Regenerative Architecture: An Innovative Step Beyond Sustainability 

Regenerative Architecture


The expression “regenerative” defines the practice of restoring, renewing, or revitalizing their sources of energy and materials. A regenerative design utilizes the idea of the entire system to generate flexible and equitable systems that would understand the needs of society with absolute integrity towards nature. Regenerative architecture is the way of involving the natural world as the method for and creator of architecture. It reacts to the living and natural systems in a location that becomes the “building units” of the architecture. 

It is a new way of developing structures that goes beyond just sustainability. It is different from sustainably designed buildings, which are based on the concept of only using the minimum resources you need. Regenerative buildings are designed and operated to reverse the damage and have a net-positive impact on the environment. As architects, designers, and planners, we have the unique opportunity to provide this mind shift.


The regenerative architecture was initially a way of reconstruction post-war in several areas of Europe’s devastated cities, which were then affected by the post-industrial era in the mid-1970s, which benefited regenerative projects. Regenerative Architecture first came to notice in 1976. When Wiley published Lyle’s book on “Regenerative Design for Sustainable Development”. John T. Lyle believed in innovative designs which broke the traditional norms of architecture, in a way that resources can be renewed without depleting natural resources. 

Adam Joseph Lewis Center for Environmental Studies is one of the earliest examples of Regenerative Architecture. William McDonough had a sincere dialogue with the client to understand exactly how they expected the building to develop in terms of regenerative design. Adam Joseph Lewis Center for Environmental Studies has green roofs and skins, storing rainwater, wastewater treatment, thermal efficient construction, and energy consumption & production.

Difference between Sustainable and Regenerative architecture 

The meaning of the sustainable design, as depicted in the above diagram, is based on the concept that it does not harm nature and without more than the required amount. Sustainable design is now considered an obsolete concept based on the notion that there is merely any need to sustain our existence, conveniences, routines, and environments. As humankind continues to use resources, it is guaranteed that those resources will ultimately be depleted or extinct.

Sustainable design is a way to reduce the negative impact on the environment by improvising the building efficiency, but the severity of damage caused to the environment in recent years has been catastrophic. Because of this reason, there is a need to think about designing in a way that it sustains not only for years, but restores itself to cause no loss.

The regenerative design, however, is a means of living that allowed us to use the resources we need and replenish those resources Regenerative practices identify how natural systems like our environment have been affected because of various forms of pollution, and the techniques applied helped to restore systems to improved productivity.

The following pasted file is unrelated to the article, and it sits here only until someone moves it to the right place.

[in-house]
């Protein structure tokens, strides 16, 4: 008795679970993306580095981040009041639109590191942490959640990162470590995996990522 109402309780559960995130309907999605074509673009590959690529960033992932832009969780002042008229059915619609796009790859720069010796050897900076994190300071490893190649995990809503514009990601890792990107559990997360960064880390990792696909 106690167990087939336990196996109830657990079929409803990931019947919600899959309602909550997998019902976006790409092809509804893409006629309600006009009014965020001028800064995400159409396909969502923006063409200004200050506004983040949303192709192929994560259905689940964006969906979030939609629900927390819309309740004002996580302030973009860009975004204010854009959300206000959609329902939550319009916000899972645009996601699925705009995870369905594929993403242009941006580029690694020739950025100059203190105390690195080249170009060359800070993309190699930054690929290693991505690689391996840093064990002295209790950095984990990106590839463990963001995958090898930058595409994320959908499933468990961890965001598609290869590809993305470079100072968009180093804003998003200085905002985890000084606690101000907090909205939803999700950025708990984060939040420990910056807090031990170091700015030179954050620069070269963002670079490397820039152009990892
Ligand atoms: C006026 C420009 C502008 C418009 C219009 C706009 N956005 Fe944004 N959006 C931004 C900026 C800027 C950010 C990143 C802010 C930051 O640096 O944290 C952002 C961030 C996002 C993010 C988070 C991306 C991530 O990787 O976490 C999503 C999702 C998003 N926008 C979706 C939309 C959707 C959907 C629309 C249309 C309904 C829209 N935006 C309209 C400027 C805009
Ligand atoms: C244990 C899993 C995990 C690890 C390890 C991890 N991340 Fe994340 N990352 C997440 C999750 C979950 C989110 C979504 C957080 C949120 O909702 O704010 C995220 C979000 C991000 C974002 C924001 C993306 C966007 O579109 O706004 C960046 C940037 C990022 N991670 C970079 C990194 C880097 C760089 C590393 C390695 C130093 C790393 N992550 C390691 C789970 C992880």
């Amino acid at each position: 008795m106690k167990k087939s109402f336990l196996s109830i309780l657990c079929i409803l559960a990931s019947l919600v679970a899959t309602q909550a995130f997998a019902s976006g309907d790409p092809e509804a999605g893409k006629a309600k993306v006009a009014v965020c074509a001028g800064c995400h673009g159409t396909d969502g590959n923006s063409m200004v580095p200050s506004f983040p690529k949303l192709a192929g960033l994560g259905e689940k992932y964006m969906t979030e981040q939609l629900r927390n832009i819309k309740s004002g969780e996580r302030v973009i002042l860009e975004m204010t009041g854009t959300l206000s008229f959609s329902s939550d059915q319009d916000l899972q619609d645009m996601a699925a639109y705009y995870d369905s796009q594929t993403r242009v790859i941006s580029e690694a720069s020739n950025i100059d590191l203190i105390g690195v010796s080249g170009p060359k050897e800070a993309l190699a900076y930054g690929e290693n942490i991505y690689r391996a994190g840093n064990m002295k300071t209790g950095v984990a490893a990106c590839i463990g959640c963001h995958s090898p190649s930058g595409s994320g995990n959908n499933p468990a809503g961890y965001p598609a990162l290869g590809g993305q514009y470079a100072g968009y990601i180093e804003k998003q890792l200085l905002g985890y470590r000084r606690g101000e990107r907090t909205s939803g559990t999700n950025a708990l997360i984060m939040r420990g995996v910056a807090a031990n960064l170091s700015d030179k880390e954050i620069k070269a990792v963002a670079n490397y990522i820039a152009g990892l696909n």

Regenerative and sustainable actions overlap and essentially incorporate nearly the same practices. The regenerative design states more importance of conservation and biodiversity rather than preservation. Regenerative design helps realize humans are a part of the natural ecosystems. Hence, to exclude people is to create densely populated areas that destroy or exceed the limits of the pockets of existing ecosystems. Regenerative architecture is the way of preserving pockets of ecosystems without letting them deplete and replenish naturally.

Therefore, sustainably designed buildings are based on the concept of only using the minimum resources you need. Regenerative buildings are designed and operated to reverse the damage and have a net-positive impact on the environment.

Features of Regenerative Design 

  1. Generating And Storing Energy (Net-Zero Energy)

One of the most important features of regenerative design is the application of zero net energy consumption and zero carbon emissions. Regenerative design is a way to reduce the consumption and depletion of resources from the environment, instead of storing, consume and regenerate energy, a self-sufficient design technique.

Commercial or administrative structures are one of the highest energy consumers, requiring energy for heating, ventilation, air conditioning, and lighting systems. In such cases, the use of the powerful solar radiation received in equatorial regions such as India can always be provided with solar panels in buildings. The energy here can be stored via microgrids which later can be used in the building during night hours, hence achieving the goal of achieving the storing, consuming, and regenerating energy.

Renewable technologies, such as solar panels and wind turbines, are becoming more commonplace in projects such as energy generators. Net-zero energy is an important principle that can help the depleting situation of the environment and create a healthier living space.

  1. Water Storage and Treatment